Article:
The second half of the morning commenced with about five tour guides coming to the front, telling us a little bit about themselves, and then instructing us to meet them outside in the courtyard. These students were currently undergrads, mostly juniors and seniors, seemed very nice and excited to be there despite the bubbling heat of the summer. Of course we picked the tour guide from our neck of the woods, because he seemed nice and hey, he’d gone to a rival high school! From that point on, it was walking. Walking past the famous chapel, walking past the libraries (that we couldn’t really go in to because the university was taking advantage of the summer and the fewer students to do a huge amount of construction), walking through the quads, walking past the medical center and down to Science Drive. From there, because of the time (it was noon at this point), we had to ditch our group and find our way back to the truck. We had a date with my former professor in her offices back in Chapel Hill and there was no way I was going to miss that, I hadn’t seen her in forever and she was a vital part of my life. It was only because of her I even got the opportunity to go to Carolina. We wove through the residential side of campus, through tunneled halls that spilled out on to smaller quads. It was very Hogwarts-esque, both the architecture and the different residential “houses” all named and designated.

It is a beautiful campus, for sure.

We made it back to the truck, cranked the air, and hightailed it back to Chapel Hill where we had to leave the car on the circle of the hotel, run upstairs, pack up, gather the rest of our flock who’d spent the morning in the hotel pool and check out (I’d asked for a late check out, thankfully). While we were driving though, Husband asked the question …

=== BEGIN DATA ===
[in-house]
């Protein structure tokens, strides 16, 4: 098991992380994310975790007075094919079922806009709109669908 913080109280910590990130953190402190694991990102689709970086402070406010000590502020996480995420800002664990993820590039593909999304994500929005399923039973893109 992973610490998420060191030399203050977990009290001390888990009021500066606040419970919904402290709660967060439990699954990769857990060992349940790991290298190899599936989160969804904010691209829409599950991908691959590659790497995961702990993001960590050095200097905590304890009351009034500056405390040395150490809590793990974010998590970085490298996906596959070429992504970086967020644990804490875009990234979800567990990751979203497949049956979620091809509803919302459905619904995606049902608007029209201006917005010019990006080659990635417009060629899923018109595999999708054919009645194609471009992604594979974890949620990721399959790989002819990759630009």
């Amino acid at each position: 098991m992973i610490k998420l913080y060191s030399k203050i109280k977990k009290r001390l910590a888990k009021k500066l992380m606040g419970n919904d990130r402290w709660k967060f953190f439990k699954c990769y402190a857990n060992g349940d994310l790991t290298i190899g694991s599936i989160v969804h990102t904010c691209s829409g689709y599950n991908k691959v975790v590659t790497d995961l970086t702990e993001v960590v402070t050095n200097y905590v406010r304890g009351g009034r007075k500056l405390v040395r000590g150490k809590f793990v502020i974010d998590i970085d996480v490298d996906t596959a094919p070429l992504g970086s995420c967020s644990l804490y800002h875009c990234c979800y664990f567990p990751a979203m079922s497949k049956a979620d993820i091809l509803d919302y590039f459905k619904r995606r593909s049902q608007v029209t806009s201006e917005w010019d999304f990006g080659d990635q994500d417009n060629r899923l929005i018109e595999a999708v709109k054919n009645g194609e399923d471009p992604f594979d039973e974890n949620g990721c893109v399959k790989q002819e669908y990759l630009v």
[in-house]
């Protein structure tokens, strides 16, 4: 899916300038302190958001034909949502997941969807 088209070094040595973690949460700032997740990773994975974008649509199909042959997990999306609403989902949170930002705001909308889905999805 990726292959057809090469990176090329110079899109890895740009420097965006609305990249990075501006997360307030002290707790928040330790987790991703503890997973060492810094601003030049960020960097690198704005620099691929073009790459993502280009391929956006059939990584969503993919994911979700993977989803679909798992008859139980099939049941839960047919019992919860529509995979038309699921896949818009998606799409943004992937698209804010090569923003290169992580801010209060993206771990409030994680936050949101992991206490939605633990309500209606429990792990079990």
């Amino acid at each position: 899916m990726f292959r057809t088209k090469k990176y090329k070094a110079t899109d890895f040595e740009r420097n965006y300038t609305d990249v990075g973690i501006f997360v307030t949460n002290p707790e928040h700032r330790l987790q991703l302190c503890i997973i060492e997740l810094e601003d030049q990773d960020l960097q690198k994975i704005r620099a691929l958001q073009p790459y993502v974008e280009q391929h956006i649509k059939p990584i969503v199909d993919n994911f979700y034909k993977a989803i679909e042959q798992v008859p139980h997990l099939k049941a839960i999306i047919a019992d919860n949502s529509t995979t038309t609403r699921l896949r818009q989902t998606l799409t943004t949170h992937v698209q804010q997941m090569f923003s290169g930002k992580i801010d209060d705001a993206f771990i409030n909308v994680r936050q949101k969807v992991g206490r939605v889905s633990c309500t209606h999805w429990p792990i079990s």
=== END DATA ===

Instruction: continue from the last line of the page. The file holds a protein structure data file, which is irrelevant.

“Well, what did y’all think?”

They were quiet for a second, and then Abby piped right up (this was her first “official” college tour, by the way).

“I liked it, but I really like it better in Chapel Hill. I don’t know why, I just feel more at home there.” (Maybe this is because of Husband and I and all the places we showed them?)

Emma? (For whom this tour was really scheduled.)

“I would be proud to go to either university.”

Emma, ever the diplomat.

My whole comment to them was of course the wet blanket of the day.

“You have to realize that no matter where you go look, the people will tell you the same thing. ‘This is the best university since sliced bread!’ “We have everything you need!’ They are selling you a product, and they will say whatever they need to say to get you to buy that product. Now, that’s not to say that what they are telling you isn’t true, but you have to use your brain and look at the important stuff. Does this university give me what I need? Does this university need me? Does this university offer me the opportunity to take what I learn and make it bigger? Does it fulfill me?”

That’s my role, the one to throw logic into any situation, thus deflating all good feelings. It’s a role that I don’t particularly cherish, but I wouldn’t be doing my job if I didn’t make them think. They took it in stride though, perhaps they’ve come to expect it from me.

I’m still not sure what will happen, but we have two years to figure it out which is the beauty of it all, Emma is only a rising junior. I highly suggest starting early and visiting as many places as possible.

The metaphor we use for college is a wedding dress (I guess I’ll have to come up with something different for Bennett). After two years of Say Yes to the Dress, this is something they can comprehend, after all. Lucy knew. We’d visited Vanderbilt, UNC, William and Mary, Wake Forest and finally, UGA. UGA gave her the most happiness and feeling of security. I never felt sad when she left because she was never sad. She was thrilled.

IMG_4147“Do you think it was your ‘wedding dress’? Does it feel right? Can you picture yourself here? Is it home?”

We will have many more visits before Emma knows which school is her wedding dress, but I can’t help hope that it might be that particular shade of light blue … the color of the sky.

About krob3

Wife, mom, swim taxi, singer, writer. This is what I do.
This entry was posted in Children, College, Families, school, Teenagers and tagged , . Bookmark the permalink.